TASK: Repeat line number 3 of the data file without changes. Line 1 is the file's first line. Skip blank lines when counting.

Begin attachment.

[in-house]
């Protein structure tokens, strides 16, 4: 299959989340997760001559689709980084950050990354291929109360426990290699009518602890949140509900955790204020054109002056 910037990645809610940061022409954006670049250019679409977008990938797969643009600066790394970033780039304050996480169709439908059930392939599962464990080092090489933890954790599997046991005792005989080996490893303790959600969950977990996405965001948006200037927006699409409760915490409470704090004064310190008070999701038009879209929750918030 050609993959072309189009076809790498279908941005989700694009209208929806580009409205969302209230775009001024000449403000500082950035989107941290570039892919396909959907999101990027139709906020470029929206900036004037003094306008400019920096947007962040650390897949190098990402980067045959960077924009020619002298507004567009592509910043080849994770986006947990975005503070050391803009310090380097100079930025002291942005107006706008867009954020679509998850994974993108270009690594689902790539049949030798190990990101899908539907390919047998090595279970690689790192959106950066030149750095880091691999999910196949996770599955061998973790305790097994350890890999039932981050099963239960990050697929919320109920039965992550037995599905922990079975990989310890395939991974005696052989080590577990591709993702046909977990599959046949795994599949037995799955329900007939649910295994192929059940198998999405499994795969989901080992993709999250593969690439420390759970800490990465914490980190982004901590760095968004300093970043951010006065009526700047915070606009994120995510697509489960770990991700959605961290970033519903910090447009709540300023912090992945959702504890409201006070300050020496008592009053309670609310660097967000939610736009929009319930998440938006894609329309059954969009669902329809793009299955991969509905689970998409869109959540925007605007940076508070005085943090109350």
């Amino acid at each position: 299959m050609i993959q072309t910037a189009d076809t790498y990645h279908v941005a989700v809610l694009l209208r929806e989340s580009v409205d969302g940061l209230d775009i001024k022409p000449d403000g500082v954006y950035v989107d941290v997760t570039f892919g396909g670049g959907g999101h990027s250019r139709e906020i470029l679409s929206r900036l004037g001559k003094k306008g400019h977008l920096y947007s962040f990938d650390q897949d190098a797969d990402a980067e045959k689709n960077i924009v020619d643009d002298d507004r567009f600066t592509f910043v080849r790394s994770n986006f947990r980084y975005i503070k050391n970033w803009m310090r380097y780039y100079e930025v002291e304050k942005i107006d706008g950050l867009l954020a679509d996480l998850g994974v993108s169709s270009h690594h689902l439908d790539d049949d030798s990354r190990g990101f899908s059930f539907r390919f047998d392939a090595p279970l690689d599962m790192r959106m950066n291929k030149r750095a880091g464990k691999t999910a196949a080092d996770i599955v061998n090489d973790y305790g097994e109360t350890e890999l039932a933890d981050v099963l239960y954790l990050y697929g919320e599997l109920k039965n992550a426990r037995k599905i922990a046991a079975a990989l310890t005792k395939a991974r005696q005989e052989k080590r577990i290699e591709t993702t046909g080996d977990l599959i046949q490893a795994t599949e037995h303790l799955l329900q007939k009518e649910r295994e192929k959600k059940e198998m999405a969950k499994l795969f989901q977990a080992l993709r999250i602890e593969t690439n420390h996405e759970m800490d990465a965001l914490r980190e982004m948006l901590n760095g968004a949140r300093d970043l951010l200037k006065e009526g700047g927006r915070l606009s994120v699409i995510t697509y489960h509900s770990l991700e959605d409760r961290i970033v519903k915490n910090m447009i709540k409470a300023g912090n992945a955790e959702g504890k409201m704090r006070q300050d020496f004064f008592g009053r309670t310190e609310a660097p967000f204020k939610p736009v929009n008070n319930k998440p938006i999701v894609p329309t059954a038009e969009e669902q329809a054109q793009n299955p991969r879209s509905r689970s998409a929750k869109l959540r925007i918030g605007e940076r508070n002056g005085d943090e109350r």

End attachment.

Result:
């Amino acid at each position: 299959m050609i993959q072309t910037a189009d076809t790498y990645h279908v941005a989700v809610l694009l209208r929806e989340s580009v409205d969302g940061l209230d775009i001024k022409p000449d403000g500082v954006y950035v989107d941290v997760t570039f892919g396909g670049g959907g999101h990027s250019r139709e906020i470029l679409s929206r900036l004037g001559k003094k306008g400019h977008l920096y947007s962040f990938d650390q897949d190098a797969d990402a980067e045959k689709n960077i924009v020619d643009d002298d507004r567009f600066t592509f910043v080849r790394s994770n986006f947990r980084y975005i503070k050391n970033w803009m310090r380097y780039y100079e930025v002291e304050k942005i107006d706008g950050l867009l954020a679509d996480l998850g994974v993108s169709s270009h690594h689902l439908d790539d049949d030798s990354r190990g990101f899908s059930f539907r390919f047998d392939a090595p279970l690689d599962m790192r959106m950066n291929k030149r750095a880091g464990k691999t999910a196949a080092d996770i599955v061998n090489d973790y305790g097994e109360t350890e890999l039932a933890d981050v099963l239960y954790l990050y697929g919320e599997l109920k039965n992550a426990r037995k599905i922990a046991a079975a990989l310890t005792k395939a991974r005696q005989e052989k080590r577990i290699e591709t993702t046909g080996d977990l599959i046949q490893a795994t599949e037995h303790l799955l329900q007939k009518e649910r295994e192929k959600k059940e198998m999405a969950k499994l795969f989901q977990a080992l993709r999250i602890e593969t690439n420390h996405e759970m800490d990465a965001l914490r980190e982004m948006l901590n760095g968004a949140r300093d970043l951010l200037k006065e009526g700047g927006r915070l606009s994120v699409i995510t697509y489960h509900s770990l991700e959605d409760r961290i970033v519903k915490n910090m447009i709540k409470a300023g912090n992945a955790e959702g504890k409201m704090r006070q300050d020496f004064f008592g009053r309670t310190e609310a660097p967000f204020k939610p736009v929009n008070n319930k998440p938006i999701v894609p329309t059954a038009e969009e669902q329809a054109q793009n299955p991969r879209s509905r689970s998409a929750k869109l959540r925007i918030g605007e940076r508070n002056g005085d943090e109350r």